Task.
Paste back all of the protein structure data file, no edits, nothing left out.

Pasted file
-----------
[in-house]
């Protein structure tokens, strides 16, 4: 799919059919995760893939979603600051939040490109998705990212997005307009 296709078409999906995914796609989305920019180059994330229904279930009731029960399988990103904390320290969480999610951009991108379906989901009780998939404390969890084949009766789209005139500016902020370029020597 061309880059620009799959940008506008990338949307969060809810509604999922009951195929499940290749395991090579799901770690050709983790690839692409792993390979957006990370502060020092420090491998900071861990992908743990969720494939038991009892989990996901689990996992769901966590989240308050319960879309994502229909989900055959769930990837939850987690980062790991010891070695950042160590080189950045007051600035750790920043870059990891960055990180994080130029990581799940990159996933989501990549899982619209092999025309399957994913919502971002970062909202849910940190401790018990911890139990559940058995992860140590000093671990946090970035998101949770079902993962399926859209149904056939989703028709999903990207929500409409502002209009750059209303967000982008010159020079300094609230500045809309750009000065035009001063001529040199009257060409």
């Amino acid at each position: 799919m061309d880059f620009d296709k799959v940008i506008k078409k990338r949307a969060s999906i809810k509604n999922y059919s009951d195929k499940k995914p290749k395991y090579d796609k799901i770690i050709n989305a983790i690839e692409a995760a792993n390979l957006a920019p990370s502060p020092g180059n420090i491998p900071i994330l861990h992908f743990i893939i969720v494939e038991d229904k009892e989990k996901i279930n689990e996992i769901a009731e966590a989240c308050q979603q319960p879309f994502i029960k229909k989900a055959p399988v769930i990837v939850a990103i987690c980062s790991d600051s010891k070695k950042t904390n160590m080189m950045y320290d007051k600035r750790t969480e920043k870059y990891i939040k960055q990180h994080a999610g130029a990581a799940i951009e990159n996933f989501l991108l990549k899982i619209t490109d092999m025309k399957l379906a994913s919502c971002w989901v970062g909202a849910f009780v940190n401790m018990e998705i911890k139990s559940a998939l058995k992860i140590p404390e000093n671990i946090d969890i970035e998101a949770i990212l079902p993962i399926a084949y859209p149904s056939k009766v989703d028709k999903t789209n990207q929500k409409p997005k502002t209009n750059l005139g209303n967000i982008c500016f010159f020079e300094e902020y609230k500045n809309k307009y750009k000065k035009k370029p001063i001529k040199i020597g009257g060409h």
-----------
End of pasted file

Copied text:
[in-house]
């Protein structure tokens, strides 16, 4: 799919059919995760893939979603600051939040490109998705990212997005307009 296709078409999906995914796609989305920019180059994330229904279930009731029960399988990103904390320290969480999610951009991108379906989901009780998939404390969890084949009766789209005139500016902020370029020597 061309880059620009799959940008506008990338949307969060809810509604999922009951195929499940290749395991090579799901770690050709983790690839692409792993390979957006990370502060020092420090491998900071861990992908743990969720494939038991009892989990996901689990996992769901966590989240308050319960879309994502229909989900055959769930990837939850987690980062790991010891070695950042160590080189950045007051600035750790920043870059990891960055990180994080130029990581799940990159996933989501990549899982619209092999025309399957994913919502971002970062909202849910940190401790018990911890139990559940058995992860140590000093671990946090970035998101949770079902993962399926859209149904056939989703028709999903990207929500409409502002209009750059209303967000982008010159020079300094609230500045809309750009000065035009001063001529040199009257060409």
């Amino acid at each position: 799919m061309d880059f620009d296709k799959v940008i506008k078409k990338r949307a969060s999906i809810k509604n999922y059919s009951d195929k499940k995914p290749k395991y090579d796609k799901i770690i050709n989305a983790i690839e692409a995760a792993n390979l957006a920019p990370s502060p020092g180059n420090i491998p900071i994330l861990h992908f743990i893939i969720v494939e038991d229904k009892e989990k996901i279930n689990e996992i769901a009731e966590a989240c308050q979603q319960p879309f994502i029960k229909k989900a055959p399988v769930i990837v939850a990103i987690c980062s790991d600051s010891k070695k950042t904390n160590m080189m950045y320290d007051k600035r750790t969480e920043k870059y990891i939040k960055q990180h994080a999610g130029a990581a799940i951009e990159n996933f989501l991108l990549k899982i619209t490109d092999m025309k399957l379906a994913s919502c971002w989901v970062g909202a849910f009780v940190n401790m018990e998705i911890k139990s559940a998939l058995k992860i140590p404390e000093n671990i946090d969890i970035e998101a949770i990212l079902p993962i399926a084949y859209p149904s056939k009766v989703d028709k999903t789209n990207q929500k409409p997005k502002t209009n750059l005139g209303n967000i982008c500016f010159f020079e300094e902020y609230k500045n809309k307009y750009k000065k035009k370029p001063i001529k040199i020597g009257g060409h």